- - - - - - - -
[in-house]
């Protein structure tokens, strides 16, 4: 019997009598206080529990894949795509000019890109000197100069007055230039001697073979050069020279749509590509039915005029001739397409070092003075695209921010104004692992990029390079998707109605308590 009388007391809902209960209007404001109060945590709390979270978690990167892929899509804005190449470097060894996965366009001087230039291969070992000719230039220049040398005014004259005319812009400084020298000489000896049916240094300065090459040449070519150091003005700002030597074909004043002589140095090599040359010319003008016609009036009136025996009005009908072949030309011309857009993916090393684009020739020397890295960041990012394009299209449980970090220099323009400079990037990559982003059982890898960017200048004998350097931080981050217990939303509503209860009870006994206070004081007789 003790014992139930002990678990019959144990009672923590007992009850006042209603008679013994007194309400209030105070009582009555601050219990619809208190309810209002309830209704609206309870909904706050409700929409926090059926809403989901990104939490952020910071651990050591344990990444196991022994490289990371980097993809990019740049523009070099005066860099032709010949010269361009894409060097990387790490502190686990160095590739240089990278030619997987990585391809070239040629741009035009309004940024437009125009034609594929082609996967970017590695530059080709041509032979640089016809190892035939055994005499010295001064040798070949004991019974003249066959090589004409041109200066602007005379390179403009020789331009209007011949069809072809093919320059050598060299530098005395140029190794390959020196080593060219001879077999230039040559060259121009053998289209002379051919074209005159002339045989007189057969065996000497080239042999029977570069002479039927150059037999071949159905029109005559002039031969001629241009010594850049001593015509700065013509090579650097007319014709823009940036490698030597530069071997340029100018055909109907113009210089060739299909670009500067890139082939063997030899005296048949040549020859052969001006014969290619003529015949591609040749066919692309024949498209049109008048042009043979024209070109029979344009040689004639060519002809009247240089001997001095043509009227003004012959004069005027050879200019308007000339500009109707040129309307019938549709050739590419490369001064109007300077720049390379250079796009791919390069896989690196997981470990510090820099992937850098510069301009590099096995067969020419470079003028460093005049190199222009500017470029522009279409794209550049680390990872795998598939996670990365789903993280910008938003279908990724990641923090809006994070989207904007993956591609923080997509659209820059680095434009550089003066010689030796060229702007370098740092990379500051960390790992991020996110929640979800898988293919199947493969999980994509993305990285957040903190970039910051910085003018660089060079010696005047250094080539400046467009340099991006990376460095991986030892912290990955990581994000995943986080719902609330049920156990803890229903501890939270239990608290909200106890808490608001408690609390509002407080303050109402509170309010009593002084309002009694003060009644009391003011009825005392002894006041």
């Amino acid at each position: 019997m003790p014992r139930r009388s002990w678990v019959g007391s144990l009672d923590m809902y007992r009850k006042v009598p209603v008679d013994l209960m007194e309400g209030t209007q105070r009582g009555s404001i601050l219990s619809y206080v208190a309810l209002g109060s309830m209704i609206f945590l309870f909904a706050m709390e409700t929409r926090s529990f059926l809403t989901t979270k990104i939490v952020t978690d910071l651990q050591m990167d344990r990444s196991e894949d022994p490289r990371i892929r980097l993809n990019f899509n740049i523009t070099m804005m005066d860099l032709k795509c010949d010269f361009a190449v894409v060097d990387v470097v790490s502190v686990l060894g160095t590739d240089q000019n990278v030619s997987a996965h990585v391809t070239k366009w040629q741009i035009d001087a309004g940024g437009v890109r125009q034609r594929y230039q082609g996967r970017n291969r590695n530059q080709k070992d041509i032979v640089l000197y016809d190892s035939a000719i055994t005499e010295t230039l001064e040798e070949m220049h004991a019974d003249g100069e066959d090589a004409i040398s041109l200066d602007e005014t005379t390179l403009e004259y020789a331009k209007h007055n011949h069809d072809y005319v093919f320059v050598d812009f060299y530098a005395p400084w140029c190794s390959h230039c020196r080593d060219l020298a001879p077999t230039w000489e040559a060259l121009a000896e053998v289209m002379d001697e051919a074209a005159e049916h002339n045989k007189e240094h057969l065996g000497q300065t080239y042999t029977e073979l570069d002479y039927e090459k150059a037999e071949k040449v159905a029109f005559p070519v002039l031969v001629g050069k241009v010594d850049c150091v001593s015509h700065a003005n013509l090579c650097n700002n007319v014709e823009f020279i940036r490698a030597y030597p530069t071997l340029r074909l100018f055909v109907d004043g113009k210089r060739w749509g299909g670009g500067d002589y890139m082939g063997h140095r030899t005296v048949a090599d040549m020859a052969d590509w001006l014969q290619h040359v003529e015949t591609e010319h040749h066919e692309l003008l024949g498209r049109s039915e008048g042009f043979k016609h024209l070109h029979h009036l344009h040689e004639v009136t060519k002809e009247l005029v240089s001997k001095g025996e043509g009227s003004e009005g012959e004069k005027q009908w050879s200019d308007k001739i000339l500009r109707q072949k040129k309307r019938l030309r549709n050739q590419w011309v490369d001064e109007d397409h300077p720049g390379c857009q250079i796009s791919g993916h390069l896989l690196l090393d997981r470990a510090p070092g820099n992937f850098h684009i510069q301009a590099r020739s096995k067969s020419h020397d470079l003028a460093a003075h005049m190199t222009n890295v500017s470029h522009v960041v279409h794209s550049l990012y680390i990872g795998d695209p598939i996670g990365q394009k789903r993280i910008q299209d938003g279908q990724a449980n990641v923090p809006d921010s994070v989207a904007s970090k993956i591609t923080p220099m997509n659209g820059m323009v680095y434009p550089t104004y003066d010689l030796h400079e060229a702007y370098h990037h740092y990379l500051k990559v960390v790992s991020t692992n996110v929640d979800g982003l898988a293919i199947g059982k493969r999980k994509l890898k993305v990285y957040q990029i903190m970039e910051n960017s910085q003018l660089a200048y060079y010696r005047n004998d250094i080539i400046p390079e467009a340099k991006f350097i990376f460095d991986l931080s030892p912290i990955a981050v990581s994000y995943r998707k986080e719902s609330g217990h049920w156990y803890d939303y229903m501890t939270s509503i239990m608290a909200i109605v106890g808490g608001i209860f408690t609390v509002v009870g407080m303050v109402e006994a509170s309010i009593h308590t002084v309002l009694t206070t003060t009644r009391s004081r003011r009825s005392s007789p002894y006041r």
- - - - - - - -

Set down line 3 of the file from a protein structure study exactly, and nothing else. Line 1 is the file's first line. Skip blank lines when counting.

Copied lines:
């Amino acid at each position: 019997m003790p014992r139930r009388s002990w678990v019959g007391s144990l009672d923590m809902y007992r009850k006042v009598p209603v008679d013994l209960m007194e309400g209030t209007q105070r009582g009555s404001i601050l219990s619809y206080v208190a309810l209002g109060s309830m209704i609206f945590l309870f909904a706050m709390e409700t929409r926090s529990f059926l809403t989901t979270k990104i939490v952020t978690d910071l651990q050591m990167d344990r990444s196991e894949d022994p490289r990371i892929r980097l993809n990019f899509n740049i523009t070099m804005m005066d860099l032709k795509c010949d010269f361009a190449v894409v060097d990387v470097v790490s502190v686990l060894g160095t590739d240089q000019n990278v030619s997987a996965h990585v391809t070239k366009w040629q741009i035009d001087a309004g940024g437009v890109r125009q034609r594929y230039q082609g996967r970017n291969r590695n530059q080709k070992d041509i032979v640089l000197y016809d190892s035939a000719i055994t005499e010295t230039l001064e040798e070949m220049h004991a019974d003249g100069e066959d090589a004409i040398s041109l200066d602007e005014t005379t390179l403009e004259y020789a331009k209007h007055n011949h069809d072809y005319v093919f320059v050598d812009f060299y530098a005395p400084w140029c190794s390959h230039c020196r080593d060219l020298a001879p077999t230039w000489e040559a060259l121009a000896e053998v289209m002379d001697e051919a074209a005159e049916h002339n045989k007189e240094h057969l065996g000497q300065t080239y042999t029977e073979l570069d002479y039927e090459k150059a037999e071949k040449v159905a029109f005559p070519v002039l031969v001629g050069k241009v010594d850049c150091v001593s015509h700065a003005n013509l090579c650097n700002n007319v014709e823009f020279i940036r490698a030597y030597p530069t071997l340029r074909l100018f055909v109907d004043g113009k210089r060739w749509g299909g670009g500067d002589y890139m082939g063997h140095r030899t005296v048949a090599d040549m020859a052969d590509w001006l014969q290619h040359v003529e015949t591609e010319h040749h066919e692309l003008l024949g498209r049109s039915e008048g042009f043979k016609h024209l070109h029979h009036l344009h040689e004639v009136t060519k002809e009247l005029v240089s001997k001095g025996e043509g009227s003004e009005g012959e004069k005027q009908w050879s200019d308007k001739i000339l500009r109707q072949k040129k309307r019938l030309r549709n050739q590419w011309v490369d001064e109007d397409h300077p720049g390379c857009q250079i796009s791919g993916h390069l896989l690196l090393d997981r470990a510090p070092g820099n992937f850098h684009i510069q301009a590099r020739s096995k067969s020419h020397d470079l003028a460093a003075h005049m190199t222009n890295v500017s470029h522009v960041v279409h794209s550049l990012y680390i990872g795998d695209p598939i996670g990365q394009k789903r993280i910008q299209d938003g279908q990724a449980n990641v923090p809006d921010s994070v989207a904007s970090k993956i591609t923080p220099m997509n659209g820059m323009v680095y434009p550089t104004y003066d010689l030796h400079e060229a702007y370098h990037h740092y990379l500051k990559v960390v790992s991020t692992n996110v929640d979800g982003l898988a293919i199947g059982k493969r999980k994509l890898k993305v990285y957040q990029i903190m970039e910051n960017s910085q003018l660089a200048y060079y010696r005047n004998d250094i080539i400046p390079e467009a340099k991006f350097i990376f460095d991986l931080s030892p912290i990955a981050v990581s994000y995943r998707k986080e719902s609330g217990h049920w156990y803890d939303y229903m501890t939270s509503i239990m608290a909200i109605v106890g808490g608001i209860f408690t609390v509002v009870g407080m303050v109402e006994a509170s309010i009593h308590t002084v309002l009694t206070t003060t009644r009391s004081r003011r009825s005392s007789p002894y006041r």